Tallgrass (Dallas)

Book Reviews
An ugly murder is central to this compelling historical, but the focus is on one appealing family, the Strouds, in the backwater town of Ellis, Colo. Soon after Pearl Harbor, the U.S. government rounded up all the Japanese residents of the West Coast and shipped them off to "internment camps" for the duration of the war. One of the camps is Tallgrass, based on an actual Colorado camp, as Dallas (The Chili Queen) explains in her acknowledgments. The major discomforts and petty indignities these (mostly) American citizens had to endure are viewed through the clear eyes of a young girl who lives on a nearby farm, Rennie Stroud. Rennie's obvious love of family slowly extends itself to the Japanese house and field helpers the Strouds receive permission to hire. The final surprise is the who and why of the murder itself. Dallas's terrific characters, unerring ear for regional dialects and ability to evoke the sights and sounds of the 1940s make this a special treat.
Publishers Weekly


Rennie Stroud looks back to 1942, when she was 13, to tell a powerful coming-of-age story. That year, the U.S. government opened a Japanese internment camp outside Ellis, CO, less than a mile from where Rennie and her family farmed sugar beets. Rennie observes the prejudice of some of the townspeople as well as her parents' strong moral code and their entanglement in the emotions of the time. Her father, Loyal, not only shows open support for the Japanese, whom he views as Americans, but offers to hire them to work on the farm. When a young girl is murdered, suspicion naturally turns to the camp, and the town is divided by fear. Dallas's strong, provocative novel is a moving examination of prejudice and fear that addresses issues of community discord, abuse, and rape. Her phrasing and language bring the 1940s to life, and she has created characters that will linger with the reader. As in her previous work, The Persian Pickle Club, Dallas emphasizes the need for women to form strong networks in order to survive emotionally. Highly recommended for book clubs and public libraries.
Lesa M. Holstine - Library Journal


(Adult/High School) Dallas has made a major contribution to a growing body of literature about the internment of Japanese Americans during World War II. Based on the one camp in Colorado (named Amache, and renamed Tallgrass by the author), the story focuses on the impact it had on the local farmers and townspeople. It is told from the viewpoint of Rennie Stroud, 13, and poignantly portrays the emotional turmoil of both the internees and local residents. Suspicion, fear, anger, hatred, love, tenderness, pride, regret: Rennie adapts and readapts to all of these as her predictable life vanishes behind the reality of war, murder, and injustice. After a young local girl is killed, most of the town looks in one direction for the murderer. Rennie, blessed with wise and just parents, manages to rise above the prevailing rush to judgment. Part mystery, part historical fiction, part coming-of-age story, Tallgrass has all the elements of a tale well told: complex characters, intriguing plot, atmospheric detail, pathos, humor, and memorable turns of phrase. But most of all, the book offers a fresh look at a theme that can never be ignored: the interplay of good and evil within society and within people. —Robert Saunderson, Berkeley Public Library, CA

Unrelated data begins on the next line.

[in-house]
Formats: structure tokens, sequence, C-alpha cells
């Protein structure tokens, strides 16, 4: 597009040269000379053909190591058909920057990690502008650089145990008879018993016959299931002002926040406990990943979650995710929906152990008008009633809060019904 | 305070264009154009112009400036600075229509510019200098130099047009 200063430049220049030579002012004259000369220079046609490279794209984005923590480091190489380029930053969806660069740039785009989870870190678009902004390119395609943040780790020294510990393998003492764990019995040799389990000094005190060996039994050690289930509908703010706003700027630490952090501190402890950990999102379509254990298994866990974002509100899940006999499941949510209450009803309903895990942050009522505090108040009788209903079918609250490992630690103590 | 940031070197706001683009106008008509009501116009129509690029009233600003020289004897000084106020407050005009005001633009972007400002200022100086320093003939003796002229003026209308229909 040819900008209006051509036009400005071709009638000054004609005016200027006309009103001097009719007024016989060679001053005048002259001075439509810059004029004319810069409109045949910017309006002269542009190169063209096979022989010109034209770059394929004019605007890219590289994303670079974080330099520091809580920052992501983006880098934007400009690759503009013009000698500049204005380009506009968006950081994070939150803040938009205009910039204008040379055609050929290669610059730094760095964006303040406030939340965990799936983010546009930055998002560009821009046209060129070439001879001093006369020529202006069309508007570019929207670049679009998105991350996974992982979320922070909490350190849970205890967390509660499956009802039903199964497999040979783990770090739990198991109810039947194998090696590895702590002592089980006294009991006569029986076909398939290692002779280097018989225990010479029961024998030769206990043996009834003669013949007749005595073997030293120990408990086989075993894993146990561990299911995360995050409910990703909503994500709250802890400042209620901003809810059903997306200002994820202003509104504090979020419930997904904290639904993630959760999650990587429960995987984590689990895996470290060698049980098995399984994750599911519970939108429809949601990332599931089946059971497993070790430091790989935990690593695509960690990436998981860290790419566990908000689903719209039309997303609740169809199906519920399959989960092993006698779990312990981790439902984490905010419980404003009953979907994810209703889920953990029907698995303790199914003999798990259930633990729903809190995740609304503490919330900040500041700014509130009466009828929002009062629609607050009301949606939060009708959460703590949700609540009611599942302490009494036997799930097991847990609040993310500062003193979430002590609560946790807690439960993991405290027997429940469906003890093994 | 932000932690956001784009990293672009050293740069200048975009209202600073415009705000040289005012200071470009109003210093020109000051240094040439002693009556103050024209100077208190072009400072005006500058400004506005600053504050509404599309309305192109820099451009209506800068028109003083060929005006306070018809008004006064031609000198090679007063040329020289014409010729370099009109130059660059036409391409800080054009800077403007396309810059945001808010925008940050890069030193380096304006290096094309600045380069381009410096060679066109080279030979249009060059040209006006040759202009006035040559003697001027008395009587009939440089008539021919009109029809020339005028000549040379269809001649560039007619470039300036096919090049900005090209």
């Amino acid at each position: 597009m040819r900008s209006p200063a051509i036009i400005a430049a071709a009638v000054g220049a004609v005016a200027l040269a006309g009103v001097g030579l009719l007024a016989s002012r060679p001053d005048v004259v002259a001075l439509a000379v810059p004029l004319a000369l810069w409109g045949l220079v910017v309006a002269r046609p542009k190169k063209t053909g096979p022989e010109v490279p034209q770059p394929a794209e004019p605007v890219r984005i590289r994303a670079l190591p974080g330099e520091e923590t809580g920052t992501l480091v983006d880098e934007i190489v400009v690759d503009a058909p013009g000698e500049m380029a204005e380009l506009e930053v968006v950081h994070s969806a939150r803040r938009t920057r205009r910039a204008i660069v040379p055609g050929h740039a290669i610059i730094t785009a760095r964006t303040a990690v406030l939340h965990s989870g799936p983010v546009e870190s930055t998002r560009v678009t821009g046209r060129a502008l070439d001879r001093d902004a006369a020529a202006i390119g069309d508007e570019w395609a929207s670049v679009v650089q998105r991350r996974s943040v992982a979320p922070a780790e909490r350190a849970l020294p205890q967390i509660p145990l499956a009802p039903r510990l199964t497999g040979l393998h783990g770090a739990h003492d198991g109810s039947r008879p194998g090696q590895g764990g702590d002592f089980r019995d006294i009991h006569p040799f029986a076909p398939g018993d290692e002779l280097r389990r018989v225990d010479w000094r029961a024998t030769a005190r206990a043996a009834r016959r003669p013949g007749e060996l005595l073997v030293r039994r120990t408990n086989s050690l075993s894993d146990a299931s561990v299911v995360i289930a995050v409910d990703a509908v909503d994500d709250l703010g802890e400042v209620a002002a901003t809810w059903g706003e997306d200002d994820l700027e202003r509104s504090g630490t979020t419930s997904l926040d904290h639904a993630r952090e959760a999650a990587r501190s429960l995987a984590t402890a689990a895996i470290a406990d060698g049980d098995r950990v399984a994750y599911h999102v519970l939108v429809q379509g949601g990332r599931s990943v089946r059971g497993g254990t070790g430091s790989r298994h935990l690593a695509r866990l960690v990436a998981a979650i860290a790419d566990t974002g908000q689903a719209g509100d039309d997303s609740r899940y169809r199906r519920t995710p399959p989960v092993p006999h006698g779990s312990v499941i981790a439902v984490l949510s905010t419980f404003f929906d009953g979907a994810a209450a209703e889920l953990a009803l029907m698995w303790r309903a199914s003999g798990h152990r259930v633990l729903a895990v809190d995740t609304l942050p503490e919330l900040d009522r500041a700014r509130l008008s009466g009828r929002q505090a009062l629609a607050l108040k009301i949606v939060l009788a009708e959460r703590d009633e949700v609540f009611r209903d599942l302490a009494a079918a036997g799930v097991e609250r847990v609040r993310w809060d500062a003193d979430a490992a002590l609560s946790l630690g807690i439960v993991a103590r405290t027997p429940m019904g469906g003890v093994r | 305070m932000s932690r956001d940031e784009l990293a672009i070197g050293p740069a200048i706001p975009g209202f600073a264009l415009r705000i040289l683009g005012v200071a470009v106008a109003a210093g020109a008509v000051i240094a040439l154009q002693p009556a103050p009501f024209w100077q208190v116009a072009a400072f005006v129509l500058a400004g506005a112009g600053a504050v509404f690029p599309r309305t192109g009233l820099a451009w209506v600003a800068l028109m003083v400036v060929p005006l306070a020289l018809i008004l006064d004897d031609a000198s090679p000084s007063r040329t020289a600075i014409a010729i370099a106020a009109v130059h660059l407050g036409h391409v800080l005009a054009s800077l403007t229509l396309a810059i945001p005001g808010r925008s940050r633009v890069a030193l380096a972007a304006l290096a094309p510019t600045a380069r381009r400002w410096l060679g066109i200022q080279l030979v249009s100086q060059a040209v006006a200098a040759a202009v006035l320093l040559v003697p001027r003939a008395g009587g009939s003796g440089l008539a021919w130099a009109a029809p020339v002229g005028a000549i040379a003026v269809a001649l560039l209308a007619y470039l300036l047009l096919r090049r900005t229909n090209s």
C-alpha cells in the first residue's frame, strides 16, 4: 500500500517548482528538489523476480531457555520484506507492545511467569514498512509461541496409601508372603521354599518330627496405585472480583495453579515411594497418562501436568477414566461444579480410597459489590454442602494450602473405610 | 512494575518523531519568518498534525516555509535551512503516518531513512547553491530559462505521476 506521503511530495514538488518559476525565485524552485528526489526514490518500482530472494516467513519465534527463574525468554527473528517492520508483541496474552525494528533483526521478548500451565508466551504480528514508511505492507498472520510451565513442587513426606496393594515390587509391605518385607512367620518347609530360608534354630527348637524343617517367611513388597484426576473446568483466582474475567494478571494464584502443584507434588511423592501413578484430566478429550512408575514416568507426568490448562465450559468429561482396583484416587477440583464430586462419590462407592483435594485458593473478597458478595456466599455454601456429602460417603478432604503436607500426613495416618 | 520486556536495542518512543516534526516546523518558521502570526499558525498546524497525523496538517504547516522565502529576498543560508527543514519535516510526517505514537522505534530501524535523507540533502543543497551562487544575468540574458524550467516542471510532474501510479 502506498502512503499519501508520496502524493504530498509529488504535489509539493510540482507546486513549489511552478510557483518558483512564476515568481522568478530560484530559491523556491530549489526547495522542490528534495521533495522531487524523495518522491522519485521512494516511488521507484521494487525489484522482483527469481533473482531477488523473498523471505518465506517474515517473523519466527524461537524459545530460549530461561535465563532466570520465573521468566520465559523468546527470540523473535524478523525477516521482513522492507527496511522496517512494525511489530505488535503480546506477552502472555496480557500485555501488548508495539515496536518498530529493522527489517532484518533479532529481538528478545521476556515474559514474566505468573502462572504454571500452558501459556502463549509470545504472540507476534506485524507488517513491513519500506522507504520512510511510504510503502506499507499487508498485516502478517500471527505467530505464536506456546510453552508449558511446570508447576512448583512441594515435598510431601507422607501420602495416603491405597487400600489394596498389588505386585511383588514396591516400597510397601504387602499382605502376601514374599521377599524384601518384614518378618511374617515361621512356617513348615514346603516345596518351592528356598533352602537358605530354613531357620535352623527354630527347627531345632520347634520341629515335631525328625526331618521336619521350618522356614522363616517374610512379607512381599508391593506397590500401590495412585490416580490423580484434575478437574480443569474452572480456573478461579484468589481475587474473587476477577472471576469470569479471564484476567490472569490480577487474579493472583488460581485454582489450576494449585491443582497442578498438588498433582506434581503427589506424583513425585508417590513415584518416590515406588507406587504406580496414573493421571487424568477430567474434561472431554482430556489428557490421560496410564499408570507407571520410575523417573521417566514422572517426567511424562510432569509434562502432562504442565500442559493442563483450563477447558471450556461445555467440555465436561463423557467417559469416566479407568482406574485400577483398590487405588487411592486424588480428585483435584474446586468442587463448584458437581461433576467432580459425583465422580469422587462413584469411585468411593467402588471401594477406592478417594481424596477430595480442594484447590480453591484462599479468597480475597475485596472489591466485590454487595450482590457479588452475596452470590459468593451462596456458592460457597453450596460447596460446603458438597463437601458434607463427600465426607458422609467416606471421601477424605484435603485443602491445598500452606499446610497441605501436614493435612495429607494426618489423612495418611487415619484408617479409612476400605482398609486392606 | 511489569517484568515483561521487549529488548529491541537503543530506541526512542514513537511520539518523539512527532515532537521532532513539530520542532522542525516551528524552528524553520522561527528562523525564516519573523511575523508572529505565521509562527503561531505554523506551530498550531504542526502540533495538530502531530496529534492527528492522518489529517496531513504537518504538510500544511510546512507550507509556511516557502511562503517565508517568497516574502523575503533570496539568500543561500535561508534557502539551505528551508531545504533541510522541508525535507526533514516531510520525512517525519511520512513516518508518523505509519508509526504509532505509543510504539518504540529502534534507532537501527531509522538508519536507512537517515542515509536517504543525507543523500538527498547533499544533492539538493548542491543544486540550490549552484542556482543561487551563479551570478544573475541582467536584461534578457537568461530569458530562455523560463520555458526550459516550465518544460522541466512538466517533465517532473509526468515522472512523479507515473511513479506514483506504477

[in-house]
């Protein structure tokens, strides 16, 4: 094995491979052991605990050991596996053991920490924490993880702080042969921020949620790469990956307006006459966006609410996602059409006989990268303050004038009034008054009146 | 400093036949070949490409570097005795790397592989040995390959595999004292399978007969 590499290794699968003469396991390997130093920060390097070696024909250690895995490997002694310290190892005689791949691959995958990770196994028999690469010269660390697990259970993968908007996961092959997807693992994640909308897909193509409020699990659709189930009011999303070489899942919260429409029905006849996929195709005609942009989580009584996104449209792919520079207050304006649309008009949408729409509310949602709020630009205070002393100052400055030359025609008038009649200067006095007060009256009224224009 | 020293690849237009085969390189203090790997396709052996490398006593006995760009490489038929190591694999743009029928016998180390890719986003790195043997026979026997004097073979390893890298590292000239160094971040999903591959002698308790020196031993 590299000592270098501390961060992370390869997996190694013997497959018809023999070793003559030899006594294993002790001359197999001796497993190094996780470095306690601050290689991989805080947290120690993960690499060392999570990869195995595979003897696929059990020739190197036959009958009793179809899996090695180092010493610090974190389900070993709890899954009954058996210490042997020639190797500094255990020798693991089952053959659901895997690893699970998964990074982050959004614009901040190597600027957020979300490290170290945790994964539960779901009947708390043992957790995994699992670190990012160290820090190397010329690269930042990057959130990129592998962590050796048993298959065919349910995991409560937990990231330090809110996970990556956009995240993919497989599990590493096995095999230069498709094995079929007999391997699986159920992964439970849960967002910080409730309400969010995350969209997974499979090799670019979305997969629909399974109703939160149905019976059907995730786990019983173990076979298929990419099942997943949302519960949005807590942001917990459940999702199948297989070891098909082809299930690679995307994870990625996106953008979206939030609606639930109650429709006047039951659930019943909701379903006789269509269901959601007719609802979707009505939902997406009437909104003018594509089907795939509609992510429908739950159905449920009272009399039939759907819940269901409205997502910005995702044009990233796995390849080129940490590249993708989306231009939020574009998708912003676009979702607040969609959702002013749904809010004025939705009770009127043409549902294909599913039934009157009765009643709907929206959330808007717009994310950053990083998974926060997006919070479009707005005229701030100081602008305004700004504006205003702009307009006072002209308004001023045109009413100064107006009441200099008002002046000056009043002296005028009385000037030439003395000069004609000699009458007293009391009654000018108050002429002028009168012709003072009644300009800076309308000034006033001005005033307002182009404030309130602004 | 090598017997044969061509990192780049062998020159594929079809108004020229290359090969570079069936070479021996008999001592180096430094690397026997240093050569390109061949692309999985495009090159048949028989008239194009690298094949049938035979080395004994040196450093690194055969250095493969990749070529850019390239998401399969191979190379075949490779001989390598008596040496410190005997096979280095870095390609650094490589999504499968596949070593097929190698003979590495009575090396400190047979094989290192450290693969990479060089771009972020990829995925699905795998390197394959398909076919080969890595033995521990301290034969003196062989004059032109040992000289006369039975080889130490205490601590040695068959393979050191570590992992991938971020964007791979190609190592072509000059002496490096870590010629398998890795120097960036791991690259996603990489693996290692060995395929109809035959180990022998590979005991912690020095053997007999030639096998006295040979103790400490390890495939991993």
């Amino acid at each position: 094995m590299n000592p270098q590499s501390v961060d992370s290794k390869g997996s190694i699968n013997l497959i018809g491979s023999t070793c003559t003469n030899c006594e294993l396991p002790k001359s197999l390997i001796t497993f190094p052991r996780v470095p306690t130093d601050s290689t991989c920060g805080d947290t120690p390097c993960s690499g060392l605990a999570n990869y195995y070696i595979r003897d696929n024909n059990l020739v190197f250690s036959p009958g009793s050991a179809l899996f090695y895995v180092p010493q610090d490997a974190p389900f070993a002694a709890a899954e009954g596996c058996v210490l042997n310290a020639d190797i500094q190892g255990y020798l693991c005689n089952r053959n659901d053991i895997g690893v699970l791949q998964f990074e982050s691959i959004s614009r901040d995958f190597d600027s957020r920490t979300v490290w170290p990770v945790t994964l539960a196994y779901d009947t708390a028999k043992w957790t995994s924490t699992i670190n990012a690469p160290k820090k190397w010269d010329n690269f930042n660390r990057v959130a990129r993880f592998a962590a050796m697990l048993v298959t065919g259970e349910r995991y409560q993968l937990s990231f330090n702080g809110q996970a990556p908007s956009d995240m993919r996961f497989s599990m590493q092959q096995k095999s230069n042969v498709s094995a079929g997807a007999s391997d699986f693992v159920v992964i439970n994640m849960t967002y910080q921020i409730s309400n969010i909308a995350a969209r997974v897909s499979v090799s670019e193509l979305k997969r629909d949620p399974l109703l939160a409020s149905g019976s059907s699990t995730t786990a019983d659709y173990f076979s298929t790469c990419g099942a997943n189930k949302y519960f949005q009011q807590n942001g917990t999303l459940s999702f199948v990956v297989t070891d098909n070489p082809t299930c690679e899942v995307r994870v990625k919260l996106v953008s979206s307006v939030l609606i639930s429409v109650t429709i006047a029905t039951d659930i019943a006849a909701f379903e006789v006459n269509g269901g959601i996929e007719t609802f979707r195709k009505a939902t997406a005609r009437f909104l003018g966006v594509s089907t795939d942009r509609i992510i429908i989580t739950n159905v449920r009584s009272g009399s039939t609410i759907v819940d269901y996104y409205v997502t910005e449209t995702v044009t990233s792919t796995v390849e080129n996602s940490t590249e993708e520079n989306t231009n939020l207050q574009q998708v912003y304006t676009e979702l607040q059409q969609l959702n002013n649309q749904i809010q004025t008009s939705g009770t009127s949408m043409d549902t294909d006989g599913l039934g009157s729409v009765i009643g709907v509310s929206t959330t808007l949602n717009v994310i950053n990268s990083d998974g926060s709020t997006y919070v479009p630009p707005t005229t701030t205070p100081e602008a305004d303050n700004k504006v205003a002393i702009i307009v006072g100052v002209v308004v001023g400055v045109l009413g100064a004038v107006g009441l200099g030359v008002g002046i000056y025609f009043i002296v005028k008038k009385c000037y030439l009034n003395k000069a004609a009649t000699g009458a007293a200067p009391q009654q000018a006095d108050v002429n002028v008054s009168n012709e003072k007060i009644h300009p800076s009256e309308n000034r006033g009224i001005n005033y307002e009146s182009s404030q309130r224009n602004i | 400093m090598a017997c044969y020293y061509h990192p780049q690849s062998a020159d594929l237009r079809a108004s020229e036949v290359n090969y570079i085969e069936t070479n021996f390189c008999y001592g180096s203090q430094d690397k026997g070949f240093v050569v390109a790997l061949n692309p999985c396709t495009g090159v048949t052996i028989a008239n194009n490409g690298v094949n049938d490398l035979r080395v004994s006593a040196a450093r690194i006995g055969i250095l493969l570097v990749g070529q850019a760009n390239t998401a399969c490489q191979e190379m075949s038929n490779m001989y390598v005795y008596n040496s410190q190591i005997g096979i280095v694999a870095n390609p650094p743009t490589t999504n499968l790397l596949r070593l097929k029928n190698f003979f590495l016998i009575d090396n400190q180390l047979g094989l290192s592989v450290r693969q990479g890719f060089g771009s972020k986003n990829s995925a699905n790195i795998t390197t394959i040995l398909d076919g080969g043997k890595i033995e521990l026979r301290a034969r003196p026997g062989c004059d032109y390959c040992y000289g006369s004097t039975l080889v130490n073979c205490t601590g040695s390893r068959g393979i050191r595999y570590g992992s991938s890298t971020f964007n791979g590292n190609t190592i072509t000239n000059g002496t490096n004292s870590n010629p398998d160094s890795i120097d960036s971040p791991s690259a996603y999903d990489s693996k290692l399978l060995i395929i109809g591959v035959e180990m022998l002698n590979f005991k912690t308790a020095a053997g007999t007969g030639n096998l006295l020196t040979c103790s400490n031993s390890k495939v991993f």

School Library Journal


(Starred review.) Dallas (New Mercies, 2005) based Tallgrass on Amache, a real-life World War II internment camp near Granada, Colorado. Here she renders a dramatic (and surprisingly droll) coming-of-age tale in which ignorance breeds malice, with brutal results. —Allison Block
Booklist


A Colorado beet farmer and his family are sorely tried by events of WWII. When the U.S. government establishes a Japanese-American relocation camp in Ellis, Colo., in 1942, Loyal Stroud takes a view apart from most other townsfolk. Having "the enemy in their midst" riles the locals, but Loyal believes the whole thing is plain wrong. Why not round up all the German-Americans, too, while they're at it? Aside from civic issues, Loyal has to figure out how to harvest his beets, what with Buddy, his son, enlisted, along with his farm hands. Against prevailing sentiment, Loyal hires three young men from the camp. And although Rennie, 14, the last child home, worries about her father's decision, she and her mother, Mary, come to love the boys, who are from California farm country. And when Mary's heart ailment finally gets bad enough for her to take the rest cure the doctor advised, the Strouds hire Daisy, the sister of one of the boys. Daisy works hard and speaks in a Hollywood tabloid lingo that charms the whole family. Their domestic harmony is rocked by news that Buddy is missing in action and-shockingly-that Rennie's school friend Sally is found raped and murdered. Everyone except the Strouds and the sheriff believes "the Japs" did it, and the tension in town builds to the point of near-anarchy, when the local bigots get liquored up and try to take the law into their own hands. Throughout all this drama, as in most of Dallas's work (Alice's Tulips, 2000, etc.), a community of quilters, known here as the Jolly Stitchers, come and go, bringing cakes, covered casseroles and gossip to the sick and grieving. The parallels of a country at war then and now give this story a layer of poignancy, but otherwise, as is obvious from the start, the good guys win and the bad guys lose, and Buddy comes marching home. A well-spun but familiar tale.
Kirkus Reviews

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